Key point 6-03.1. Church members generally have no right to inspect church records unless such a right is conferred by state nonprofit corporation law, a church's charter or bylaws, state securities law (if the church has issued securities), or a subpoena. Church records enjoy no privilege against disclosure, with the exception of documents that are protected by the clergy-penitent privilege under state law.
The Alabama Supreme Court ruled that church members who lost their membership for violating a church bylaw ban on suing the church lost their right as members to inspect church records, and that the civil courts have the limited authority to determine if the church bylaws were duly adopted.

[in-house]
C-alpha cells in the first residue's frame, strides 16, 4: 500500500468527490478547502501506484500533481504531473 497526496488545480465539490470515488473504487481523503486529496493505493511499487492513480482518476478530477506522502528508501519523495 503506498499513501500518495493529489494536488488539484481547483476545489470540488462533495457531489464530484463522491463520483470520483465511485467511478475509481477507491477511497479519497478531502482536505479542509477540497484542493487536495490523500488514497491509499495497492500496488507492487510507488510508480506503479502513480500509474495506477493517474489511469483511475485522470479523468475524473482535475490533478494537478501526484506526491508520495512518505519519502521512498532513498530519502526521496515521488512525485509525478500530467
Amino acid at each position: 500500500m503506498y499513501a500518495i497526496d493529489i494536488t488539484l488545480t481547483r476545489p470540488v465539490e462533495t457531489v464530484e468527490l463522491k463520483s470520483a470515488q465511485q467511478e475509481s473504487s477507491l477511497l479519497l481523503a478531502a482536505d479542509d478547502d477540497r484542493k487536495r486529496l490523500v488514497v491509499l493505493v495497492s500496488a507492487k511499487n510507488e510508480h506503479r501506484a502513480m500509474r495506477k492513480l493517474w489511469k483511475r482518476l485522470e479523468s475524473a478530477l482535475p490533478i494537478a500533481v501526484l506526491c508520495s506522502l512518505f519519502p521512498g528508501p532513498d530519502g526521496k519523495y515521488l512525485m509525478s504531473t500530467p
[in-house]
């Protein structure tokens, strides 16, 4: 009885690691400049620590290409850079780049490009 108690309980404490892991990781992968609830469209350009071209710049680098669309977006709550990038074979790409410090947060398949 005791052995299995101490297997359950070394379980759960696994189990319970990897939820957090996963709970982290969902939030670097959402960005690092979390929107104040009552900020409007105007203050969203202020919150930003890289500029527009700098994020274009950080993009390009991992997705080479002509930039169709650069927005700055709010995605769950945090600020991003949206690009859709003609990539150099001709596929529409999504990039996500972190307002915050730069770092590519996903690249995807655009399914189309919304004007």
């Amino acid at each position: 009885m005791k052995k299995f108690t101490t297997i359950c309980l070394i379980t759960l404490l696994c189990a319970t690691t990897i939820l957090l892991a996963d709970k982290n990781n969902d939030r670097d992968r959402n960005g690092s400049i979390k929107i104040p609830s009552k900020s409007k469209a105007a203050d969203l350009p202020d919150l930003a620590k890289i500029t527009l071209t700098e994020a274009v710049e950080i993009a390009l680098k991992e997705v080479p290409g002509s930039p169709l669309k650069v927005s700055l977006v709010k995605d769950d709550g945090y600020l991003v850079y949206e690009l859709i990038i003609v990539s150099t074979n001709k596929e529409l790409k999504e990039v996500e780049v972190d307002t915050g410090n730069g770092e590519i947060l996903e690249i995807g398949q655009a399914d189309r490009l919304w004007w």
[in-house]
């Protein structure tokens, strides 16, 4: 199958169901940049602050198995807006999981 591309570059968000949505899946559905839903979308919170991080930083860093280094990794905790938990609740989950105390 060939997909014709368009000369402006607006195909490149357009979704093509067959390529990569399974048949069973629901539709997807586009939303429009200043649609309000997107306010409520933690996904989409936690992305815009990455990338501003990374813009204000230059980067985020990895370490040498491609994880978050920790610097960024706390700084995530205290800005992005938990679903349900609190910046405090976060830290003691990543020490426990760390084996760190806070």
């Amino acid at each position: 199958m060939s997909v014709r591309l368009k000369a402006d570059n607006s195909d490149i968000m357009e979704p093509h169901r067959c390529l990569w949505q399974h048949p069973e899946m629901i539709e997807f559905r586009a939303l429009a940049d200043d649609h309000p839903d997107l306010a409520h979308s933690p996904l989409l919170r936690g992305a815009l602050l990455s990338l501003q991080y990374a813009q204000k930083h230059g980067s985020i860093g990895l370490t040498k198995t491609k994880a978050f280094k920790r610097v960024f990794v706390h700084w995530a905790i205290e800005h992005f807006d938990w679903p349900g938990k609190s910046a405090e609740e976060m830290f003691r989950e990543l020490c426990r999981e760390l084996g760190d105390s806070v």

A dispute arose among the members of a church, which divided the congregation into two factions. One faction included the board of deacons (the "defendants"). An attorney for the other faction (the "plaintiffs") wrote a letter to the defendants, informing them that his clients wanted to exercise their legal right as members to inspect and copy the complete books, records, accounts and minutes of the church, including (1) church budgets; (2) all checking and savings accounts; (3) check registers; (4) bank statements; (5) certificates of deposit, money market funds, and other investments; (6) minutes of meetings of the trustees and deacons; (7) records of deposits, offerings collected at church services; and (8) donations, endowments or other records indicating sources of income. This request for inspection was prompted by the defendants' concern that various financial and property transactions entered into by the pastor and board of deacons had not been properly authorized by the church membership.